How bad will a Hayward Fault earthquake actually be, and what you can do to protect yourself

By David Jacobson, Temblor

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hayward fault earthquake shaking
This figure from the HayWired report shows the distribution of shaking caused by a Hayward Fault earthquake. What is evident in this figure is how the entire region is exposed to varying levels of shaking. Because of this, damage is estimated to far exceed $100 billion.

 

Last week the USGS released the second volume of the HayWired report, a scenario M=7.0 earthquake along the Hayward Fault. This volume focused on the impacts of the earthquake, which includes the estimated losses. Within this volume, two losses stood out, an estimated $82 billion in property and direct business losses, and up to $30 billion in fire damage. While $112 billion in losses sounds extreme, it pales in comparison to the $170 billion in direct damage the company CoreLogic projects.

There is no question that a large Hayward Fault earthquake will be devastating for the region. As it snakes through the East Bay, it cuts under properties, utility lines, and other important infrastructure. Because of this, some scientists describe it as a “tectonic time bomb.” However, until it happens we don’t know exactly how bad it will be. Therefore, having multiple estimates allows us to get a greater overall picture of what we should be prepared for, and also where we may be lacking in protection.

 

USGS and CoreLogic fire costs differ by a factor of 15

Under close examination of the loss estimates from both the USGS and CoreLogic, there are several differences that illustrate both the uncertainty of what could happen, and how a Hayward Fault earthquake could be much worse than what was outlined in HayWired. For example, the USGS states that the HayWired mainshock will trigger over 400 fires, leading to $30 billion in losses. CoreLogic on the other hand only gives $2 billion in fire losses. While it is true that fires wreaked havoc following the 1906 San Francisco Earthquake, CoreLogic states that large fires following earthquakes are rare and that commercial construction tends to be made of fire-resistant materials. Because of this, they chose to go with an average fire-following loss estimate.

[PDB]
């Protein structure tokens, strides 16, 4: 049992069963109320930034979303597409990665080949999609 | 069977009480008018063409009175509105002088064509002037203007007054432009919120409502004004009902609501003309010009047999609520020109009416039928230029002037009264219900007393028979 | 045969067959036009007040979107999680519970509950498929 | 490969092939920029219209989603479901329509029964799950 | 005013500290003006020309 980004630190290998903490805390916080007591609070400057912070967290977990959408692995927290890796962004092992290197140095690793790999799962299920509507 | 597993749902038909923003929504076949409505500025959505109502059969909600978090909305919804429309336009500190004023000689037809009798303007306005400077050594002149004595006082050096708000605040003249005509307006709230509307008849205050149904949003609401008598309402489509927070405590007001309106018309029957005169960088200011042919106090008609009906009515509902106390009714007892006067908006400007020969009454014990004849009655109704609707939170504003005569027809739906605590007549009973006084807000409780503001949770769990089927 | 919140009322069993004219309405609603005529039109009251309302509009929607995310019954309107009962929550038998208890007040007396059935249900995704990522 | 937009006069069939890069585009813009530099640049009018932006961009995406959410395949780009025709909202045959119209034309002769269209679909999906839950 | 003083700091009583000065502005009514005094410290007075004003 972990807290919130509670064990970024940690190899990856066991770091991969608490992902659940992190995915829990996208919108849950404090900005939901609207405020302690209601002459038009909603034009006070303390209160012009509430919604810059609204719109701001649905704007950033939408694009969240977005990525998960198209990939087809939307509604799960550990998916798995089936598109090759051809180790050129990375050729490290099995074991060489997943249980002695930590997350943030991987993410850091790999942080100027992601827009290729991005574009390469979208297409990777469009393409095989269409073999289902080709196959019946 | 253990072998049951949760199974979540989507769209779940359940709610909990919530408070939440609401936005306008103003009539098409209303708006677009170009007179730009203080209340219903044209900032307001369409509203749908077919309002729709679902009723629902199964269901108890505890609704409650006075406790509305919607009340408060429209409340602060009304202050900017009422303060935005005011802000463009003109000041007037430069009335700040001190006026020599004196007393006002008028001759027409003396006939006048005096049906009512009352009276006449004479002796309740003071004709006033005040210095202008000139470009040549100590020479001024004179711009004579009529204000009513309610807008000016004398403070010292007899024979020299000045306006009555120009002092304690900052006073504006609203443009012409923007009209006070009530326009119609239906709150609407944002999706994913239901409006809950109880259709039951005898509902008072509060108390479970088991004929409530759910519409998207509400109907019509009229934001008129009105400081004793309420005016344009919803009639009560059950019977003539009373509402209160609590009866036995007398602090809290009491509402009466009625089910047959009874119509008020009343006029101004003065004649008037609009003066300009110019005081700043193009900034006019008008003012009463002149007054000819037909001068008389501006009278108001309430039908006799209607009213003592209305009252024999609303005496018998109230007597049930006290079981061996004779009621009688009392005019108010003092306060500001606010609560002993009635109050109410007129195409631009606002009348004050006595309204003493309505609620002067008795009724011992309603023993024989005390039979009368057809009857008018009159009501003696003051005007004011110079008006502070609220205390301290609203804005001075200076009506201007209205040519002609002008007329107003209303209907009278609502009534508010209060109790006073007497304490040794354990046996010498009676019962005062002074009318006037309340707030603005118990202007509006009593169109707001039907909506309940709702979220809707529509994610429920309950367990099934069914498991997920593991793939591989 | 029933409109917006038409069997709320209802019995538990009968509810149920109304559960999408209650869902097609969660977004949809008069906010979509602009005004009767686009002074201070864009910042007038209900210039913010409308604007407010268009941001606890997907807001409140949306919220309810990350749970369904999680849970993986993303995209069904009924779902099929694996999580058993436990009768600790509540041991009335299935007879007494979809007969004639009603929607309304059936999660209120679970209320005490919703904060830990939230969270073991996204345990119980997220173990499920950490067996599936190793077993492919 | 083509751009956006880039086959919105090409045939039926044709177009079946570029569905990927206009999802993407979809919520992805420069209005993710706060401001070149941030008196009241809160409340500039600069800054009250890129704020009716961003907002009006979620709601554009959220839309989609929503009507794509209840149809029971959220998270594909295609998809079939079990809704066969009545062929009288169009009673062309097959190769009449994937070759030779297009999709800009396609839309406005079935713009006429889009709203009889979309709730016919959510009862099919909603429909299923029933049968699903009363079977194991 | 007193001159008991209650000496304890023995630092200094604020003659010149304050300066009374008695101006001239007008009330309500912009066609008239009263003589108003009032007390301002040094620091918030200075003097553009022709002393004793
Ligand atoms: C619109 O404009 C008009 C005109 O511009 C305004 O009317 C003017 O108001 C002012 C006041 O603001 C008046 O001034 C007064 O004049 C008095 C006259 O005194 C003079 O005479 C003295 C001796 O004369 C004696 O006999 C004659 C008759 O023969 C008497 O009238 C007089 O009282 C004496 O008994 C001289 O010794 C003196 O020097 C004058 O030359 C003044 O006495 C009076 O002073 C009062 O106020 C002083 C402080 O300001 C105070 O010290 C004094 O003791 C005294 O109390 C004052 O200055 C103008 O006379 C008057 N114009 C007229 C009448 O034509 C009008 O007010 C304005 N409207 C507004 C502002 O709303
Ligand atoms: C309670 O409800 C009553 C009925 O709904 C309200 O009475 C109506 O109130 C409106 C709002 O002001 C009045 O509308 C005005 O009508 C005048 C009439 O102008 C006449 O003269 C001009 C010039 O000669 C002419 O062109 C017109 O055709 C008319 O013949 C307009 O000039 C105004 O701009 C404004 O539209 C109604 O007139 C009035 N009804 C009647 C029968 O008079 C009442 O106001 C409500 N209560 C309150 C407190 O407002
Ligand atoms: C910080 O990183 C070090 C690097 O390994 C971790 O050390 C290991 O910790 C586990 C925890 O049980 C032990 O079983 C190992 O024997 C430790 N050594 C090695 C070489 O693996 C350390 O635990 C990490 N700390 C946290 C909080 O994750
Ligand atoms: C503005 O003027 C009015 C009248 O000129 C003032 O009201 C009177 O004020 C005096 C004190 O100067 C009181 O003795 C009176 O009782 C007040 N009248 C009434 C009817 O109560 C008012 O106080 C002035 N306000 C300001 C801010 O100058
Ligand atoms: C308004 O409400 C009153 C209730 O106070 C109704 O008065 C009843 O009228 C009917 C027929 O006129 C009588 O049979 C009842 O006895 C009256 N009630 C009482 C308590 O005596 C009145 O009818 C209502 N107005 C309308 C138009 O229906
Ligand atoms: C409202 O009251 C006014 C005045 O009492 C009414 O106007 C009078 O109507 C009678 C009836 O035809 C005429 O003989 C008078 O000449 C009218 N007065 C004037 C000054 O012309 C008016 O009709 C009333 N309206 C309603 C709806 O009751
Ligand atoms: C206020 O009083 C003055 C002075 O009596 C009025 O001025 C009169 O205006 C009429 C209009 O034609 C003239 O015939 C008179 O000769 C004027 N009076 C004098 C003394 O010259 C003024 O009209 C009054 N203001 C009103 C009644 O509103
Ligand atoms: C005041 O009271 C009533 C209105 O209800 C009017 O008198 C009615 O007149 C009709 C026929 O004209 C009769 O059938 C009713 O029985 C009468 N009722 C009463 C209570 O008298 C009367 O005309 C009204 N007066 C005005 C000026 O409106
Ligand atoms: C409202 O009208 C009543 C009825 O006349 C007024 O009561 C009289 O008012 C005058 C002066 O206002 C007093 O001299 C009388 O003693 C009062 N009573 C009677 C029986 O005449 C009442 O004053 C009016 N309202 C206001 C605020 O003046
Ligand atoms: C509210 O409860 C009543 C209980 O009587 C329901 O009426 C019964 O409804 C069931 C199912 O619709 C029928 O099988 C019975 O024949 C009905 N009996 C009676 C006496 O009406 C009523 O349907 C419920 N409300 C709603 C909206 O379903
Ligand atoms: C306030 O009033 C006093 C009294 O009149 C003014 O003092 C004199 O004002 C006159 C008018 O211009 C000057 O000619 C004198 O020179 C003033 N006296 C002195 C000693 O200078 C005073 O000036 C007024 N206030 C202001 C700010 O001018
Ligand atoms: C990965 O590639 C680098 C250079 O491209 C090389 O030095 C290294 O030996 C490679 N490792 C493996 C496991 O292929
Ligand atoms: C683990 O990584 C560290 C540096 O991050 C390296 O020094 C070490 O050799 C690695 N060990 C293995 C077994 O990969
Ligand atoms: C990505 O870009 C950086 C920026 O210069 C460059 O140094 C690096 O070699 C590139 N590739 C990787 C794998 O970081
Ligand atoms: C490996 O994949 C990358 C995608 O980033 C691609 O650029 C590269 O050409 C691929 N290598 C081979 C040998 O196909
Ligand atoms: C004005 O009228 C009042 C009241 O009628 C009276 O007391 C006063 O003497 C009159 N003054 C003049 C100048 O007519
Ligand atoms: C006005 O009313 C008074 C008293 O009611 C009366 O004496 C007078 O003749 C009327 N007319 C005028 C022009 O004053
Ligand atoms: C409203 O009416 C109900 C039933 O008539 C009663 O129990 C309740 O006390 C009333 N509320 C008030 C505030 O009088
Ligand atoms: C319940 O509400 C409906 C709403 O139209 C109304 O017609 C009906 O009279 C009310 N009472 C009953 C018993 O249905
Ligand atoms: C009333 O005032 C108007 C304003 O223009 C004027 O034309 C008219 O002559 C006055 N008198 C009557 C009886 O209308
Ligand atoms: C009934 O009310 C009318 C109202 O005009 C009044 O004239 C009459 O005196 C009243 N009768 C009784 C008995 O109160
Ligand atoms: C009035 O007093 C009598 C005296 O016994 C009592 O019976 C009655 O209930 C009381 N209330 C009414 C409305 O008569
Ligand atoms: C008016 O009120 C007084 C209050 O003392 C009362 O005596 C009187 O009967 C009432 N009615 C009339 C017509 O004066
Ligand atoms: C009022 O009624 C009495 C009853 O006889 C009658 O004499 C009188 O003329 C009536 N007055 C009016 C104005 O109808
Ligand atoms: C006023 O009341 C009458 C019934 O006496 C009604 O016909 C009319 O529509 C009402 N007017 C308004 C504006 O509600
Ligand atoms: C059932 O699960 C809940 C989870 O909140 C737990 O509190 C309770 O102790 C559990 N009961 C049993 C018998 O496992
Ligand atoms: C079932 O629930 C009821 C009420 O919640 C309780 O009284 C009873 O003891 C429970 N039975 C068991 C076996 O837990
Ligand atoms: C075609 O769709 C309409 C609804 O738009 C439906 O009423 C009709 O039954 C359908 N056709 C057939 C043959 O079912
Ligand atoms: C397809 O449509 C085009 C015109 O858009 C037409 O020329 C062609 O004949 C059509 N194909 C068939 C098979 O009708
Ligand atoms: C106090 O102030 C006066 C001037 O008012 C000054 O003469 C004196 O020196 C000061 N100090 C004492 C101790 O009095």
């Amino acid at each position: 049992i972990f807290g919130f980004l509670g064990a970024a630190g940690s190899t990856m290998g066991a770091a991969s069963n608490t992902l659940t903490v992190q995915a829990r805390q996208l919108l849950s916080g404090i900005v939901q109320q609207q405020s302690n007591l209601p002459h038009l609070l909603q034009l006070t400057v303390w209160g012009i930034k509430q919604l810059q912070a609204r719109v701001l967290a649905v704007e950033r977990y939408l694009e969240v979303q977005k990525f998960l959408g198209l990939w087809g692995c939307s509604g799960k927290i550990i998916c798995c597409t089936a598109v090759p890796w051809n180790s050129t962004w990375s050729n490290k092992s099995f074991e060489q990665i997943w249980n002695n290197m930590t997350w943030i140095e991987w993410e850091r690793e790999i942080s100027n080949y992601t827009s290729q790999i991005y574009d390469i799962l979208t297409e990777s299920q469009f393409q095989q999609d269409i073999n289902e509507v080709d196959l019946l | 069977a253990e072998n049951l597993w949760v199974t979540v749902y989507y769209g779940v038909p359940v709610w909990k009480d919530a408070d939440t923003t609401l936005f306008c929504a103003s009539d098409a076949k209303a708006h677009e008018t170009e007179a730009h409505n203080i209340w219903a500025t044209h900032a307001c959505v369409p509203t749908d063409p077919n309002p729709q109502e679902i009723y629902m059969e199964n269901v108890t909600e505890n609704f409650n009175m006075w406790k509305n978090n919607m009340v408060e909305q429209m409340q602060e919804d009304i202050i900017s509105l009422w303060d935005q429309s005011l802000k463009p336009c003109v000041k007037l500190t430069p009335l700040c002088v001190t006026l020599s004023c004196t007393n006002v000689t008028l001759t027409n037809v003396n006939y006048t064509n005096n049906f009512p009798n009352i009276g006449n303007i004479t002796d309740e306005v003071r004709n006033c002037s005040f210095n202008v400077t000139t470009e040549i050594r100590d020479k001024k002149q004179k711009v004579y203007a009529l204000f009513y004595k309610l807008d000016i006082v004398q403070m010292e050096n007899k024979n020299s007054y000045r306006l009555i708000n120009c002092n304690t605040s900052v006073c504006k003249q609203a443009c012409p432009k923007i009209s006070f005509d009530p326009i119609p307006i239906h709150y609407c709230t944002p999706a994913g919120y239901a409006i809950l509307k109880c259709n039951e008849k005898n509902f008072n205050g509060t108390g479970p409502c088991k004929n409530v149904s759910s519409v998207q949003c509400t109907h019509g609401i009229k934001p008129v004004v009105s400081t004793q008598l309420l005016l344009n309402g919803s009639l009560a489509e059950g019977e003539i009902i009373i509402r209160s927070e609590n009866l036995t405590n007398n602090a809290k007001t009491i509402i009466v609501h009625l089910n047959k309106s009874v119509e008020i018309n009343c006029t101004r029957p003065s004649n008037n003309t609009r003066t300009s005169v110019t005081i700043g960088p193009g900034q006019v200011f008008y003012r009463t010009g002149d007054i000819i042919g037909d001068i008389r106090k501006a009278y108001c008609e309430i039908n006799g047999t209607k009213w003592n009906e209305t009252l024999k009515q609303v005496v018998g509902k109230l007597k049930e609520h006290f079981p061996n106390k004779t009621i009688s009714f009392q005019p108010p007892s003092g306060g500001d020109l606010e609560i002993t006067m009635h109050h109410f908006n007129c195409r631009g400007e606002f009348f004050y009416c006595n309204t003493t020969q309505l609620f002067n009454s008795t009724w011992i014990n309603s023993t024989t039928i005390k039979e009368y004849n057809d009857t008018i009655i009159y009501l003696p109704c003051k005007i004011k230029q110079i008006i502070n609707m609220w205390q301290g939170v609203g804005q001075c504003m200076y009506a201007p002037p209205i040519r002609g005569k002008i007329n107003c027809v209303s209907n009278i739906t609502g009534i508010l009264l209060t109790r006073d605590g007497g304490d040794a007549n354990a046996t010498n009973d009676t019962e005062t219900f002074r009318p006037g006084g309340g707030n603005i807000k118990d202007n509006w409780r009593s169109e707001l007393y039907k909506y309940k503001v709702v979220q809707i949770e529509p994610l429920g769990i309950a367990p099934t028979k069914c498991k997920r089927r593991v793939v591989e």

san-francisco-earthquake-fire
Following the 1906 San Francisco earthquake fires ripped through the city. In calculating estimates for how much fire damage would be caused by a Hayward Fault earthquake, the USGS and CoreLogic used differing interpretations of this event to forecast what will likely happen in a future Bay Area earthquake.

 

In contrast, the USGS, used the 1906 fire as a reason why there are likely to be significant fire losses after a Hayward Fault earthquake. Additionally, they cite past fires in the Bay Area, and attribute hight winds to the potential rapid spread throughout the region. While both sides have their own methodologies for determining these losses, what is emphasized is that there is great error associated with these scientific models. Having said that, regardless of how damage is caused, a Hayward Fault earthquake will impact the region for decades.

Haywired fire losses
This figure from the HayWired report shows the estimated losses from fires following a Hayward Fault earthquake. While the USGS estimates that there could be as much as $30 billion in fire losses, CoreLogic only estimates $2 billion.